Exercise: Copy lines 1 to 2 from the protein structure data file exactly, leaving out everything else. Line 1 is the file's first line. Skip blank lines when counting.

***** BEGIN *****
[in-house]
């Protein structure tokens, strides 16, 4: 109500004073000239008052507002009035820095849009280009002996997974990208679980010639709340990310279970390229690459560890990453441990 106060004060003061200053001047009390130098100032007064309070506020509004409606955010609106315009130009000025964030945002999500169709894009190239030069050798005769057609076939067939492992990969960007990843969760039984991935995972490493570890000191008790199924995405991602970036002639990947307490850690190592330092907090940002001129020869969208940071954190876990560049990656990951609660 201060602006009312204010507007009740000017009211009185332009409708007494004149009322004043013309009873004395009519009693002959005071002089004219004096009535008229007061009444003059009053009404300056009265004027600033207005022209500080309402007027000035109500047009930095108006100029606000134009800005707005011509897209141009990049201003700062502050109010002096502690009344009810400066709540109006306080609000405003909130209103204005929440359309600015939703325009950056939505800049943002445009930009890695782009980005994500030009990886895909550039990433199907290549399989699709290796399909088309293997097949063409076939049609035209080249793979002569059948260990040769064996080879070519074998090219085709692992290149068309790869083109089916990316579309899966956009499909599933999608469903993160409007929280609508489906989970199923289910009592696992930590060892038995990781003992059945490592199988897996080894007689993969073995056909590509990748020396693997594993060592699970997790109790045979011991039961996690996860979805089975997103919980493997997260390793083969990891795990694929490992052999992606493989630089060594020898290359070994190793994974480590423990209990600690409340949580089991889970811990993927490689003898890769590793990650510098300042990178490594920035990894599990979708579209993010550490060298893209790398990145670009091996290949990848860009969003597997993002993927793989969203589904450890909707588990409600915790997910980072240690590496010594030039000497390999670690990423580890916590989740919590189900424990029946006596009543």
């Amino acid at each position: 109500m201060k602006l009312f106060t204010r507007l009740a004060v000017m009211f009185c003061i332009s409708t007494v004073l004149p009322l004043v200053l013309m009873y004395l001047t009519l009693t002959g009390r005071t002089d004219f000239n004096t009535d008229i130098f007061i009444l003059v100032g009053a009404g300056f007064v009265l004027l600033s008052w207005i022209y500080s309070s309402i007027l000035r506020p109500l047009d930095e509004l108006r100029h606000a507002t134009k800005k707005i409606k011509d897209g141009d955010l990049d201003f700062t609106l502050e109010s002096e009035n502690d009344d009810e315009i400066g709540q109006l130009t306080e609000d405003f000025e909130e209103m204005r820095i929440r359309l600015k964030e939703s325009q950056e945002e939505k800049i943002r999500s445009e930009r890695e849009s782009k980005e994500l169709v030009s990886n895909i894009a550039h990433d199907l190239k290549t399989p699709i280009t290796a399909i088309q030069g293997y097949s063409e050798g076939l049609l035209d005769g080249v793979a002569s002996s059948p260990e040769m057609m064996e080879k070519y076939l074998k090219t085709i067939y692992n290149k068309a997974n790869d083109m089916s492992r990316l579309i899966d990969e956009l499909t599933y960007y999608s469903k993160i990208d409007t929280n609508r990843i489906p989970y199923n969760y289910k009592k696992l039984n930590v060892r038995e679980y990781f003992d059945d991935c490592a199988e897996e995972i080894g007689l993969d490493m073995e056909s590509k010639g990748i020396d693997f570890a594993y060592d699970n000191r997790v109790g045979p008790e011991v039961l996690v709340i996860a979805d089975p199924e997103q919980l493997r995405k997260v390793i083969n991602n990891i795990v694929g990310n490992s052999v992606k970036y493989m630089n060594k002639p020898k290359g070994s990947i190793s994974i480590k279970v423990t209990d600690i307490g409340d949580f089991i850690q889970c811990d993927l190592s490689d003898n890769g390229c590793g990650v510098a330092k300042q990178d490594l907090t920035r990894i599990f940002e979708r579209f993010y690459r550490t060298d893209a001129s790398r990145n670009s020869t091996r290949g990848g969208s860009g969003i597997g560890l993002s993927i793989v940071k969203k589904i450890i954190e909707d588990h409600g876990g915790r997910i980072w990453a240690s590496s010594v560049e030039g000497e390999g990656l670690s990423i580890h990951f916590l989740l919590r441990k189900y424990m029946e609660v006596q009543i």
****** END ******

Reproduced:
[in-house]
């Protein structure tokens, strides 16, 4: 109500004073000239008052507002009035820095849009280009002996997974990208679980010639709340990310279970390229690459560890990453441990 106060004060003061200053001047009390130098100032007064309070506020509004409606955010609106315009130009000025964030945002999500169709894009190239030069050798005769057609076939067939492992990969960007990843969760039984991935995972490493570890000191008790199924995405991602970036002639990947307490850690190592330092907090940002001129020869969208940071954190876990560049990656990951609660 201060602006009312204010507007009740000017009211009185332009409708007494004149009322004043013309009873004395009519009693002959005071002089004219004096009535008229007061009444003059009053009404300056009265004027600033207005022209500080309402007027000035109500047009930095108006100029606000134009800005707005011509897209141009990049201003700062502050109010002096502690009344009810400066709540109006306080609000405003909130209103204005929440359309600015939703325009950056939505800049943002445009930009890695782009980005994500030009990886895909550039990433199907290549399989699709290796399909088309293997097949063409076939049609035209080249793979002569059948260990040769064996080879070519074998090219085709692992290149068309790869083109089916990316579309899966956009499909599933999608469903993160409007929280609508489906989970199923289910009592696992930590060892038995990781003992059945490592199988897996080894007689993969073995056909590509990748020396693997594993060592699970997790109790045979011991039961996690996860979805089975997103919980493997997260390793083969990891795990694929490992052999992606493989630089060594020898290359070994190793994974480590423990209990600690409340949580089991889970811990993927490689003898890769590793990650510098300042990178490594920035990894599990979708579209993010550490060298893209790398990145670009091996290949990848860009969003597997993002993927793989969203589904450890909707588990409600915790997910980072240690590496010594030039000497390999670690990423580890916590989740919590189900424990029946006596009543």